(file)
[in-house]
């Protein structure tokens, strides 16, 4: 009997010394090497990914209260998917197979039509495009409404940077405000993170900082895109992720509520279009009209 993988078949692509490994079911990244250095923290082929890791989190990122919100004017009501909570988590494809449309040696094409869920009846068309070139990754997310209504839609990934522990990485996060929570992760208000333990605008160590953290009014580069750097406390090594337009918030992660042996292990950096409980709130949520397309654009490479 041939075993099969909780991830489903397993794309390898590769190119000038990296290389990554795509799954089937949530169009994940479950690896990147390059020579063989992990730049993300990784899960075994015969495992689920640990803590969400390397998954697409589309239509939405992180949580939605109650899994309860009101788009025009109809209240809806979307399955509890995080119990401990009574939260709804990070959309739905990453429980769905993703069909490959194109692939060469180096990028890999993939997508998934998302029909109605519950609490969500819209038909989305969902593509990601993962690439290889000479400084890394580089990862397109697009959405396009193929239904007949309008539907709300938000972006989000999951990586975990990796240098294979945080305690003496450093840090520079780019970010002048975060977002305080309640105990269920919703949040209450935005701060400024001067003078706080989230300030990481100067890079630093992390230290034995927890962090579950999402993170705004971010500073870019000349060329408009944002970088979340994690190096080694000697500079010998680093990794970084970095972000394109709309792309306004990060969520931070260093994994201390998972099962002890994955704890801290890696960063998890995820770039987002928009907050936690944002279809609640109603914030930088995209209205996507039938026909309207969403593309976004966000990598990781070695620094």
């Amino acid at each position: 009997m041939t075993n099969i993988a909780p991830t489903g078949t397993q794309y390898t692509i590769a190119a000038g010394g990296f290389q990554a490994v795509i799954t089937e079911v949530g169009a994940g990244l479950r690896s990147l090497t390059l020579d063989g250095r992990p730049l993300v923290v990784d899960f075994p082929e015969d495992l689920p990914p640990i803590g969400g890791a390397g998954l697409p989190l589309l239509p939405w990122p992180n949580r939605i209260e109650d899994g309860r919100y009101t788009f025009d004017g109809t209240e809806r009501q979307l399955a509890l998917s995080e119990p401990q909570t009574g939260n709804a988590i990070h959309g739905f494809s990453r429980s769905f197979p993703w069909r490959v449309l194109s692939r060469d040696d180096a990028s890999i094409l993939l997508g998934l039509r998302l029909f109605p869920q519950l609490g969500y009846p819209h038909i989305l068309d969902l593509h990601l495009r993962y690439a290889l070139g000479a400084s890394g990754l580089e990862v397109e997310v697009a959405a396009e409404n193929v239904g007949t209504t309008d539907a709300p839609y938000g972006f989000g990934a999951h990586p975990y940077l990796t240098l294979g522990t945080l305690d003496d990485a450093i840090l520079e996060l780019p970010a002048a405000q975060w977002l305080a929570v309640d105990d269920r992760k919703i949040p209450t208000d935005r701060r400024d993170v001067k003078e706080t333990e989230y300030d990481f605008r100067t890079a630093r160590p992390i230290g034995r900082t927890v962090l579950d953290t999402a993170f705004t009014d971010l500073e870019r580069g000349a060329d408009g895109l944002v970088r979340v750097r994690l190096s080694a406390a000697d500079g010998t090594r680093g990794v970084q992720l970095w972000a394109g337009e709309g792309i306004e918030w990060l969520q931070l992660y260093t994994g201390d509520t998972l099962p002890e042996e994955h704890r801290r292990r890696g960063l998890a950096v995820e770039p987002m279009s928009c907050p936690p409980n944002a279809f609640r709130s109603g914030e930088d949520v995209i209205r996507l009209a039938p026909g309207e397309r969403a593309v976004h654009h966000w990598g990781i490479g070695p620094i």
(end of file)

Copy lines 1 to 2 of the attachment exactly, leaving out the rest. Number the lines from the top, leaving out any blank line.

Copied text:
[in-house]
């Protein structure tokens, strides 16, 4: 009997010394090497990914209260998917197979039509495009409404940077405000993170900082895109992720509520279009009209 993988078949692509490994079911990244250095923290082929890791989190990122919100004017009501909570988590494809449309040696094409869920009846068309070139990754997310209504839609990934522990990485996060929570992760208000333990605008160590953290009014580069750097406390090594337009918030992660042996292990950096409980709130949520397309654009490479 041939075993099969909780991830489903397993794309390898590769190119000038990296290389990554795509799954089937949530169009994940479950690896990147390059020579063989992990730049993300990784899960075994015969495992689920640990803590969400390397998954697409589309239509939405992180949580939605109650899994309860009101788009025009109809209240809806979307399955509890995080119990401990009574939260709804990070959309739905990453429980769905993703069909490959194109692939060469180096990028890999993939997508998934998302029909109605519950609490969500819209038909989305969902593509990601993962690439290889000479400084890394580089990862397109697009959405396009193929239904007949309008539907709300938000972006989000999951990586975990990796240098294979945080305690003496450093840090520079780019970010002048975060977002305080309640105990269920919703949040209450935005701060400024001067003078706080989230300030990481100067890079630093992390230290034995927890962090579950999402993170705004971010500073870019000349060329408009944002970088979340994690190096080694000697500079010998680093990794970084970095972000394109709309792309306004990060969520931070260093994994201390998972099962002890994955704890801290890696960063998890995820770039987002928009907050936690944002279809609640109603914030930088995209209205996507039938026909309207969403593309976004966000990598990781070695620094």